Venezuela Follows Putin’s Lead – Annexes Region of Guyana
Venezuela this month held a Putin-esque referendum to determine whether its electorate supports the decision to claim sovereignty over Guayana Esequiba, a mineral-rich area located west of the Essequibo River.
Commonly referred to as Essequibo, the region encompasses roughly 99,000 square miles of neighboring Guyana and is home to more than 15% of Guyana’s population. Residents of Essequibo were not allowed to participate in the referendum, which asked voters if Essequibo should become a state of Venezuela and its inhabitants citizens.
Venezuela claims the results of its referendum suggest overwhelming support for the decision to annex Essequibo and the nation’s president has already announced official ownership of the region. “It has been a total success for our country, for our democracy,” said Venezuelan President Nicolás Maduro, hinting that new maps were being drawn and that oil expeditions into the region would soon be underway.
It is unclear how Maduro plans to enforce his baseless claim of ownership and some worry he may decide to take military action against Guyana. Brazil, which also borders Essequibo, has already ramped up military presence in the area. The International Court of Justice (ICJ), which in 2020 was tasked with solving the territorial dispute over Essequibo, has made it clear that Venezuela is not permitted to take action against Guyana’s ownership of the region.
“[It appears that Venezuela] is taking steps with a view toward acquiring control over and administering the territory in dispute,” said ICJ President Joan E. Donoghue. “Furthermore, military officials announced that Venezuela is taking concrete measures to build an airstrip to serve as a ‘logistical support point for the integral development of Essequibo.’”
Guyana’s President, Mohamed Irfaan Ali, encouraged his citizens to remain calm and promised to do his best in order to ensure the nation’s borders “remain intact.”
His message to Venezuela and Maduro: “I want to advise Venezuela that this is an opportunity for them to show maturity, an opportunity for them to show responsibility, and we call upon them once more join us in…allowing the rule of law to work and to determine the outcome of this controversy.”
A bit of history on the Essequibo dispute:
The territorial dispute over Essequibo dates back to the Spanish colonial period, when Venezuela was controlled by Spain and Guyana was controlled by the Netherlands and the United Kingdom. The disagreement has been exacerbated over the years by the presence of gold (discovered in the 1800’s) and oil (discovered in 2015).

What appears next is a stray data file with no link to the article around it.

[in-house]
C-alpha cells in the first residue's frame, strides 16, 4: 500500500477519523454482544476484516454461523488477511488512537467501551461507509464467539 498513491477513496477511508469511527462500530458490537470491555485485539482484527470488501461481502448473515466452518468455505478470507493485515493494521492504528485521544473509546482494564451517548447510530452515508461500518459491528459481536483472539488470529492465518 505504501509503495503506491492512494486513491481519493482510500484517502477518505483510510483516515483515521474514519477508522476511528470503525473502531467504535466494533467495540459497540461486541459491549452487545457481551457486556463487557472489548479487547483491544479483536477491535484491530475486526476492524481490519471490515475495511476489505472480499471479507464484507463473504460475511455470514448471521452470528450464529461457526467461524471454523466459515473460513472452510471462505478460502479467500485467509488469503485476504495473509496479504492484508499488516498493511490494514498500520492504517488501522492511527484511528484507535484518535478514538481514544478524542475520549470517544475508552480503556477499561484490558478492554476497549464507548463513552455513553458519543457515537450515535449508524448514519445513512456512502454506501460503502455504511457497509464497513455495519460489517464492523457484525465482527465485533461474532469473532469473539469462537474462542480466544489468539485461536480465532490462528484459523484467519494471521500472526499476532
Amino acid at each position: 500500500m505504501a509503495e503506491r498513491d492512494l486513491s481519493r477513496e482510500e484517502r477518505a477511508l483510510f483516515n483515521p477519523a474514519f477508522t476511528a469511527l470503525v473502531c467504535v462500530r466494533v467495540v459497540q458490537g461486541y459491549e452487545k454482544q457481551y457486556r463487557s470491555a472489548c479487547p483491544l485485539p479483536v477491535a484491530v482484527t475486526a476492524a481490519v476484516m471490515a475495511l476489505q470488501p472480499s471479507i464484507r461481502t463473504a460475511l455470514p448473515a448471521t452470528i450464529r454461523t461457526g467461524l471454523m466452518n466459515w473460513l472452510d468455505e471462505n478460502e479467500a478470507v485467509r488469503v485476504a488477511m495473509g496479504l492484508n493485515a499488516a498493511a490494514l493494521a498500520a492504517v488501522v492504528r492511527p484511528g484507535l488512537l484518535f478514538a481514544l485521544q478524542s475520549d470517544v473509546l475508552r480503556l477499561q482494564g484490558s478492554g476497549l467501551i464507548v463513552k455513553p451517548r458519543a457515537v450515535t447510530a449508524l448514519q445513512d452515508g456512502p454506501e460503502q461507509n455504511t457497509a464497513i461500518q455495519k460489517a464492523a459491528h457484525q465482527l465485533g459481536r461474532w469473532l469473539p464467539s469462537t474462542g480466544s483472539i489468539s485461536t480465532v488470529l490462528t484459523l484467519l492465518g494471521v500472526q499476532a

Based on the Paris Arbitral Award (an agreement signed in 1899 to solve territorial disagreements between Venezuela and the United Kingdom), Essequibo belongs entirely to Guyana.
Venezuela, which won its independence from Spain in 1811, has opposed the Paris Arbitral Award from the beginning. Its chief complaints are: 1) Borders were decided by arbitrators from Russia and Britain and 2) Venezuela was represented by the United States due to a recent severing of diplomatic ties between Venezuela and Britain and thus had no say in the agreement.
The Paris Arbitral Award was thrown into question during the 1940’s and the territorial dispute continued. The Geneva Agreement was drawn up and signed in 1966 to provide a temporary solution. Per the Geneva Agreement, Essequibo would remain under the control of Guyana until the parties involved came to a ‘peaceful, satisfactory resolution.’
Guyana gained its independence just months after the Geneva Agreement was signed, further complicating matters between itself and Venezuela. Despite the Geneva Agreement, a resolution was not reached and the original agreement from 1899 went back into effect in 1982. The issue was placed in the hands of the United Nations in 1983 and referred to the International Court of Justice in 2020.
Since Venezuela’s claim of ownership dates back to the colonial years preceding the Paris Arbitral Award, analysts say the largest mistake made by Venezuela was that fact that it agreed to allow British Guiana to become a full state before requiring a solution to the border conflict; as a result, Guyana would carry more weight in negotiations and its previous rulers were not as involved. From Guyana’s point of view, its claim to Essequibo was established in 1899 and finalized in 1966; thus Venezuela is simply trying to re-open a case that has been long closed in order to gain access to natural resources.